Homes decked out for Mardi Gras.
Community park.
Some houses need some TLC.
Victorian gingerbread trim decorates many of the historic homes.
Vegetable garden at the local elementary school.
Check out that widow’s walk!

Turtles About Town

The Turtles About Town project is another great Galveston art tour.  The local art studio Clay Cup Studios partnered with Turtle Island Restoration Network to raise awareness about the endangered Kemps Ridley sea turtle.  The sculptures are very new, so new there’s not even a map of them yet, but Mom and I found two close together, one at Clay Cup Studios and another across from Mod Coffee.

Clay Cup Studios

And if you are checking out the turtle in from of Clay Cup Studios, why not stop in?  My mom and I have always been a big fan of the paint-your-own-pottery studios.  We’ve done the pottery painting there, but next time we are going to do the glass fusion that looks amazing.

Julie, my sister-in-law, at Clay Cup Studios.

Galveston Arts Center

This small, free art museum is located just a few blocks from The Strand.  It focuses on “emerging and established regional artists in a variety of disciplines”.  When we visited it was a lot of modern art, which isn’t really my cup of tea but I enjoyed the visit anyway.

What More Galveston Art?

The Bryan Museum is relatively new (it opened in 2015) and is on my list for the next time I visit Galveston.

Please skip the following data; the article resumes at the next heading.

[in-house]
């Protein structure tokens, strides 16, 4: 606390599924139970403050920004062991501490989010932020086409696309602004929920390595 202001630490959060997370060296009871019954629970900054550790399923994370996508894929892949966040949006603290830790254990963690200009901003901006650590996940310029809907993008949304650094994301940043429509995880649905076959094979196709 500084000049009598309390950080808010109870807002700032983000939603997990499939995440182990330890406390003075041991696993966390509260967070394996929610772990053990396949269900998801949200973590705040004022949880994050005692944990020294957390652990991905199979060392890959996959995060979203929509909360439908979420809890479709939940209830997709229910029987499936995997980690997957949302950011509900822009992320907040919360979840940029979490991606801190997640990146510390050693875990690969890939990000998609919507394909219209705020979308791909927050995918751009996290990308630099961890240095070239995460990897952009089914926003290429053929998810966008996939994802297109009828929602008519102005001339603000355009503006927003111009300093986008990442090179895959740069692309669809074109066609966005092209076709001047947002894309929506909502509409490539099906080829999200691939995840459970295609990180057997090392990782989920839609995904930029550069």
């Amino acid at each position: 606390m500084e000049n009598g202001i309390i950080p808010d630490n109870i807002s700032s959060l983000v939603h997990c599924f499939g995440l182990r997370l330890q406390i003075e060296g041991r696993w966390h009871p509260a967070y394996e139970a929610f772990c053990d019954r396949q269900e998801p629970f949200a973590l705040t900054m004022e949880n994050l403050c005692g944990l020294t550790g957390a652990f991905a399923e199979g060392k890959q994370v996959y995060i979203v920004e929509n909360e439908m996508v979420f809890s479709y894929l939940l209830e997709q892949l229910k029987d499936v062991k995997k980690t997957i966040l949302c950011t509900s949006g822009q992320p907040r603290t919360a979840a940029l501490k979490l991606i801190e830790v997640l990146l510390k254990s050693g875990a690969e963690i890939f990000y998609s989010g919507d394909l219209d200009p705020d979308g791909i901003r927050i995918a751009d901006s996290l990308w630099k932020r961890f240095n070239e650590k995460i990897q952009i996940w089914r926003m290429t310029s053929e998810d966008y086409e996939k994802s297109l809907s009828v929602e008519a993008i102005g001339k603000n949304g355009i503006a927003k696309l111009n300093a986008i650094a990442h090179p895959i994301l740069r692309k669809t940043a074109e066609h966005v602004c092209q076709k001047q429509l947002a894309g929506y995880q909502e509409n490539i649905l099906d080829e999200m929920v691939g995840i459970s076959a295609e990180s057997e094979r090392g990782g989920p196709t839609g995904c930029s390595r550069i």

Where to Stay

Admittedly, I don’t stay in hotels very often since I travel around with my own home.  However, The Tremont House in Galveston is probably my favorite hotel in the world.  The style is modern, classy and clean and it’s in a great location to access the Strand.

The lobby of the Tremont House with the historic Toujouse bar.

Where to Eat

There are so many food choices available in Galveston.   Yaga’s, a low-key cafe with cajun or soul-inspired eats, was a classic we always stopped at while I was growing up.  The salads and burgers are always amazing, and it’s located on the Strand.  One of my favorite restaurants in Houston has just opened their own place on the Strand.  Hearsay is upscale with craft cocktails and classic American food with a twist of Southern.  Try the deviled eggs appetizer!

If you’re willing to leave the Strand, you HAVE to go to Mosquito Cafe.  It’s been around for 20 years and serves an amazing brunch and lunch menu.  My favorite is the Far East End, a noodle salad with seared tuna and three sauces.  So good!

Far East End at Mosquito Cafe.

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5 Comments

  1. I have lived in the Greater Houston area for almost 40 years. This is a great piece! I have not tried the restaurants but I’m currently in the Florida Keys and once water maker is up, we’re going to the Bahamas!
    I still have a house there so I will be back sometime.
    Thanks again!
    S/W Ocean Potion

  2. Amy, I really like this article filled with good information about the city and a lot of pictures a specially the beautiful tree sculptures. What a great idea that was to change the image of the poor damaged trees to a beautiful art.